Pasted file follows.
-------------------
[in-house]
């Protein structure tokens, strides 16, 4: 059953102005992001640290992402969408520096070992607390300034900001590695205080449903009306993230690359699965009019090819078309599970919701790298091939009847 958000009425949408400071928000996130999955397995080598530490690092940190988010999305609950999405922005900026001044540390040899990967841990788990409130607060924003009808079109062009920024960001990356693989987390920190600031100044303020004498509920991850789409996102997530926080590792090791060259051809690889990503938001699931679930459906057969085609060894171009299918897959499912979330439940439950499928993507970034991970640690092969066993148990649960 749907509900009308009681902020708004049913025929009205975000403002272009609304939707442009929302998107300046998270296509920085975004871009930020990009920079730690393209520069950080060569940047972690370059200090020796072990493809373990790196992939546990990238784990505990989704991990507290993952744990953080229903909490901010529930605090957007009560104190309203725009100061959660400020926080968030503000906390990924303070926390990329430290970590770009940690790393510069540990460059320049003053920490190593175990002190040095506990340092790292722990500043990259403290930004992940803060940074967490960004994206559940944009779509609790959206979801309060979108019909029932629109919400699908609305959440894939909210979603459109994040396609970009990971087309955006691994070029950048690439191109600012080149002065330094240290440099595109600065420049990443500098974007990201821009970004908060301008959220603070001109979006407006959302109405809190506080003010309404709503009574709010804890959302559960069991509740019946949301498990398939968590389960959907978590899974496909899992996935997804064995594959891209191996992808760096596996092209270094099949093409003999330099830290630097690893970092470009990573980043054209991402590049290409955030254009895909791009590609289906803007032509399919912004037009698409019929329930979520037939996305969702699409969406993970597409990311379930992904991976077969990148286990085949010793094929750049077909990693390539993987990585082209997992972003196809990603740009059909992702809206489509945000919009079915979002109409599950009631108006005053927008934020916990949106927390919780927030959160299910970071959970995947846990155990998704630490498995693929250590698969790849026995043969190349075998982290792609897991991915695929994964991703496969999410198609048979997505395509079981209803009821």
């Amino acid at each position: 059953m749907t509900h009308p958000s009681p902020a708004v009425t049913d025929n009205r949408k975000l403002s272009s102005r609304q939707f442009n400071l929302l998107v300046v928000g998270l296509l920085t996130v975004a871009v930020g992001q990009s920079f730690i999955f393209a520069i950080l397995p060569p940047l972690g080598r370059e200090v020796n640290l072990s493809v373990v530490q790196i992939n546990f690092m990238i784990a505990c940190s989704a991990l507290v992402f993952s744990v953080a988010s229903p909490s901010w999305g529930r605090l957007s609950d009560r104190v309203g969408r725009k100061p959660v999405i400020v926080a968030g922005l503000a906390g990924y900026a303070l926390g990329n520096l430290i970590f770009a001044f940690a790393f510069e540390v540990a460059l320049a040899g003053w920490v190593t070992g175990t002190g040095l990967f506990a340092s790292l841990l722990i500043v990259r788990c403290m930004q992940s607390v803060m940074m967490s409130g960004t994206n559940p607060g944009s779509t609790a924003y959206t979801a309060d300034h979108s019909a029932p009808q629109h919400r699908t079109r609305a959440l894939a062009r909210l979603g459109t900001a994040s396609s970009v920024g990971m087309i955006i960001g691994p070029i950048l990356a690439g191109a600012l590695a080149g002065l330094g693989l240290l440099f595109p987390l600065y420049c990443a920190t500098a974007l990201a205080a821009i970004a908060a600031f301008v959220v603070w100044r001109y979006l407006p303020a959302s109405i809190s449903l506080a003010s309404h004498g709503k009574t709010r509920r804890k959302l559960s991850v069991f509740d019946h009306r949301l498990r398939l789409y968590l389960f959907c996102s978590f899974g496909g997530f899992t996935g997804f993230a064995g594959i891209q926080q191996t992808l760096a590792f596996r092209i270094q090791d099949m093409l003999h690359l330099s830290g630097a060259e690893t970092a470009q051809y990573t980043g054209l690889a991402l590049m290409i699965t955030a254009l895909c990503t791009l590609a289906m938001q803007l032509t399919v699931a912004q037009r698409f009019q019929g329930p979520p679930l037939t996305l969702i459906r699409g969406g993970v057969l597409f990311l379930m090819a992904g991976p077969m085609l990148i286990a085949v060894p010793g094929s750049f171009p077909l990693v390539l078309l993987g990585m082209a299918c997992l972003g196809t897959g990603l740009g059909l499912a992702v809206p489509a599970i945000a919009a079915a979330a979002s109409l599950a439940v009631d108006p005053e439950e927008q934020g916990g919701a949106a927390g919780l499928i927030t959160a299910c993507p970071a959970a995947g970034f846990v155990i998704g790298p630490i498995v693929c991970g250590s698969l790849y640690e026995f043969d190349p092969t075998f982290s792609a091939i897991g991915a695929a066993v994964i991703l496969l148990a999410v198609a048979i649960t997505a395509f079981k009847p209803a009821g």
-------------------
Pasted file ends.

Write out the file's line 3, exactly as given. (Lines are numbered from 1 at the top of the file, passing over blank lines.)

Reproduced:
């Amino acid at each position: 059953m749907t509900h009308p958000s009681p902020a708004v009425t049913d025929n009205r949408k975000l403002s272009s102005r609304q939707f442009n400071l929302l998107v300046v928000g998270l296509l920085t996130v975004a871009v930020g992001q990009s920079f730690i999955f393209a520069i950080l397995p060569p940047l972690g080598r370059e200090v020796n640290l072990s493809v373990v530490q790196i992939n546990f690092m990238i784990a505990c940190s989704a991990l507290v992402f993952s744990v953080a988010s229903p909490s901010w999305g529930r605090l957007s609950d009560r104190v309203g969408r725009k100061p959660v999405i400020v926080a968030g922005l503000a906390g990924y900026a303070l926390g990329n520096l430290i970590f770009a001044f940690a790393f510069e540390v540990a460059l320049a040899g003053w920490v190593t070992g175990t002190g040095l990967f506990a340092s790292l841990l722990i500043v990259r788990c403290m930004q992940s607390v803060m940074m967490s409130g960004t994206n559940p607060g944009s779509t609790a924003y959206t979801a309060d300034h979108s019909a029932p009808q629109h919400r699908t079109r609305a959440l894939a062009r909210l979603g459109t900001a994040s396609s970009v920024g990971m087309i955006i960001g691994p070029i950048l990356a690439g191109a600012l590695a080149g002065l330094g693989l240290l440099f595109p987390l600065y420049c990443a920190t500098a974007l990201a205080a821009i970004a908060a600031f301008v959220v603070w100044r001109y979006l407006p303020a959302s109405i809190s449903l506080a003010s309404h004498g709503k009574t709010r509920r804890k959302l559960s991850v069991f509740d019946h009306r949301l498990r398939l789409y968590l389960f959907c996102s978590f899974g496909g997530f899992t996935g997804f993230a064995g594959i891209q926080q191996t992808l760096a590792f596996r092209i270094q090791d099949m093409l003999h690359l330099s830290g630097a060259e690893t970092a470009q051809y990573t980043g054209l690889a991402l590049m290409i699965t955030a254009l895909c990503t791009l590609a289906m938001q803007l032509t399919v699931a912004q037009r698409f009019q019929g329930p979520p679930l037939t996305l969702i459906r699409g969406g993970v057969l597409f990311l379930m090819a992904g991976p077969m085609l990148i286990a085949v060894p010793g094929s750049f171009p077909l990693v390539l078309l993987g990585m082209a299918c997992l972003g196809t897959g990603l740009g059909l499912a992702v809206p489509a599970i945000a919009a079915a979330a979002s109409l599950a439940v009631d108006p005053e439950e927008q934020g916990g919701a949106a927390g919780l499928i927030t959160a299910c993507p970071a959970a995947g970034f846990v155990i998704g790298p630490i498995v693929c991970g250590s698969l790849y640690e026995f043969d190349p092969t075998f982290s792609a091939i897991g991915a695929a066993v994964i991703l496969l148990a999410v198609a048979i649960t997505a395509f079981k009847p209803a009821g």